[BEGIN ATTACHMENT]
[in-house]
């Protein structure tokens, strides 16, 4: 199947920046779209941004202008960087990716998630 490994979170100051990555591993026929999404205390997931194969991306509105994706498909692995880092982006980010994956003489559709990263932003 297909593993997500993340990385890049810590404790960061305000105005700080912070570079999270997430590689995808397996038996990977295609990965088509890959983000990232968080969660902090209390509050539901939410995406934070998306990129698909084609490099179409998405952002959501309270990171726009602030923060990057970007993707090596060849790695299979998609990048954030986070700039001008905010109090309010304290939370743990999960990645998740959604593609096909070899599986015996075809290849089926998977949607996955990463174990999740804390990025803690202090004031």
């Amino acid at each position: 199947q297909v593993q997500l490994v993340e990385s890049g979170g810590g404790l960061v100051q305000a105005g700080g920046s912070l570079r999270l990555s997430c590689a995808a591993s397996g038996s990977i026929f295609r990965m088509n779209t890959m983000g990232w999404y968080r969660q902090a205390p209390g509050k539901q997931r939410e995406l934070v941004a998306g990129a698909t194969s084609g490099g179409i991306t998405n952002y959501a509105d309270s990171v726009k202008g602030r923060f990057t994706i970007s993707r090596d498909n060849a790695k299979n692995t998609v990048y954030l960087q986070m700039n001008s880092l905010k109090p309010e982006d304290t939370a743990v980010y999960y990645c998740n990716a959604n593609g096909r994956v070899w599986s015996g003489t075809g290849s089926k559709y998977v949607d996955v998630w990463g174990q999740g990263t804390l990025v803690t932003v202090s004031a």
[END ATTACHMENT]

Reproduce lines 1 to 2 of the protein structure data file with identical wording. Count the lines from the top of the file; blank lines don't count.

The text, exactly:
[in-house]
């Protein structure tokens, strides 16, 4: 199947920046779209941004202008960087990716998630 490994979170100051990555591993026929999404205390997931194969991306509105994706498909692995880092982006980010994956003489559709990263932003 297909593993997500993340990385890049810590404790960061305000105005700080912070570079999270997430590689995808397996038996990977295609990965088509890959983000990232968080969660902090209390509050539901939410995406934070998306990129698909084609490099179409998405952002959501309270990171726009602030923060990057970007993707090596060849790695299979998609990048954030986070700039001008905010109090309010304290939370743990999960990645998740959604593609096909070899599986015996075809290849089926998977949607996955990463174990999740804390990025803690202090004031």